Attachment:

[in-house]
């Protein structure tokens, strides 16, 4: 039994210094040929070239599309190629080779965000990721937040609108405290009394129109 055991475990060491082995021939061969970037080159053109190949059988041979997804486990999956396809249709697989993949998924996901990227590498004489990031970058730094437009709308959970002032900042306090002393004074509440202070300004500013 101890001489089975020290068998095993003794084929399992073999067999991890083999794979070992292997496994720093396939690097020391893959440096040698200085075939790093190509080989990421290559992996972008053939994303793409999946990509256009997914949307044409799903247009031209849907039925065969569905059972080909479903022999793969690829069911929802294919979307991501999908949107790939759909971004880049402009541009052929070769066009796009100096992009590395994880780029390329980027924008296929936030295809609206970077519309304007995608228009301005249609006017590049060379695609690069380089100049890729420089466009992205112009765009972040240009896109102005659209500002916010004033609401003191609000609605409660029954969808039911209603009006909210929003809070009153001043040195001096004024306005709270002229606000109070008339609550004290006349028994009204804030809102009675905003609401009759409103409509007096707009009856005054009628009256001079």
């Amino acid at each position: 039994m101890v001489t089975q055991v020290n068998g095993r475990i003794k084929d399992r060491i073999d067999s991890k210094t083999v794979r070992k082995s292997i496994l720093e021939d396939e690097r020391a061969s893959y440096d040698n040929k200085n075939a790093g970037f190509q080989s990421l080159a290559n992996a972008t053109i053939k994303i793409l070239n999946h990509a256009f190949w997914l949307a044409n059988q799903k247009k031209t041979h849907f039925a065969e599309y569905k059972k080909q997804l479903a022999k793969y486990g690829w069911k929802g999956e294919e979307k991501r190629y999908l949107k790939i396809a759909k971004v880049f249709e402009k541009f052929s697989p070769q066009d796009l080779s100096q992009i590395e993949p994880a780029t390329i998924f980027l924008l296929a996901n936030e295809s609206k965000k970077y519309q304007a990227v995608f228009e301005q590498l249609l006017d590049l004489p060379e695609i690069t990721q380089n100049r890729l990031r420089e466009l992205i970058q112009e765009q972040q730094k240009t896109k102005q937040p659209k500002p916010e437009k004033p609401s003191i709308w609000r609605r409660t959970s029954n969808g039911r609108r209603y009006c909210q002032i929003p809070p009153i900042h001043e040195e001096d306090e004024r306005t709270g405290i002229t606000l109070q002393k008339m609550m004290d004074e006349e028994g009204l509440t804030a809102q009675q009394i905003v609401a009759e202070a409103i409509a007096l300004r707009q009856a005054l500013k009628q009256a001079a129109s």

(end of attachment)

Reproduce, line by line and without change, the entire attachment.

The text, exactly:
[in-house]
């Protein structure tokens, strides 16, 4: 039994210094040929070239599309190629080779965000990721937040609108405290009394129109 055991475990060491082995021939061969970037080159053109190949059988041979997804486990999956396809249709697989993949998924996901990227590498004489990031970058730094437009709308959970002032900042306090002393004074509440202070300004500013 101890001489089975020290068998095993003794084929399992073999067999991890083999794979070992292997496994720093396939690097020391893959440096040698200085075939790093190509080989990421290559992996972008053939994303793409999946990509256009997914949307044409799903247009031209849907039925065969569905059972080909479903022999793969690829069911929802294919979307991501999908949107790939759909971004880049402009541009052929070769066009796009100096992009590395994880780029390329980027924008296929936030295809609206970077519309304007995608228009301005249609006017590049060379695609690069380089100049890729420089466009992205112009765009972040240009896109102005659209500002916010004033609401003191609000609605409660029954969808039911209603009006909210929003809070009153001043040195001096004024306005709270002229606000109070008339609550004290006349028994009204804030809102009675905003609401009759409103409509007096707009009856005054009628009256001079």
């Amino acid at each position: 039994m101890v001489t089975q055991v020290n068998g095993r475990i003794k084929d399992r060491i073999d067999s991890k210094t083999v794979r070992k082995s292997i496994l720093e021939d396939e690097r020391a061969s893959y440096d040698n040929k200085n075939a790093g970037f190509q080989s990421l080159a290559n992996a972008t053109i053939k994303i793409l070239n999946h990509a256009f190949w997914l949307a044409n059988q799903k247009k031209t041979h849907f039925a065969e599309y569905k059972k080909q997804l479903a022999k793969y486990g690829w069911k929802g999956e294919e979307k991501r190629y999908l949107k790939i396809a759909k971004v880049f249709e402009k541009f052929s697989p070769q066009d796009l080779s100096q992009i590395e993949p994880a780029t390329i998924f980027l924008l296929a996901n936030e295809s609206k965000k970077y519309q304007a990227v995608f228009e301005q590498l249609l006017d590049l004489p060379e695609i690069t990721q380089n100049r890729l990031r420089e466009l992205i970058q112009e765009q972040q730094k240009t896109k102005q937040p659209k500002p916010e437009k004033p609401s003191i709308w609000r609605r409660t959970s029954n969808g039911r609108r209603y009006c909210q002032i929003p809070p009153i900042h001043e040195e001096d306090e004024r306005t709270g405290i002229t606000l109070q002393k008339m609550m004290d004074e006349e028994g009204l509440t804030a809102q009675q009394i905003v609401a009759e202070a409103i409509a007096l300004r707009q009856a005054l500013k009628q009256a001079a129109s």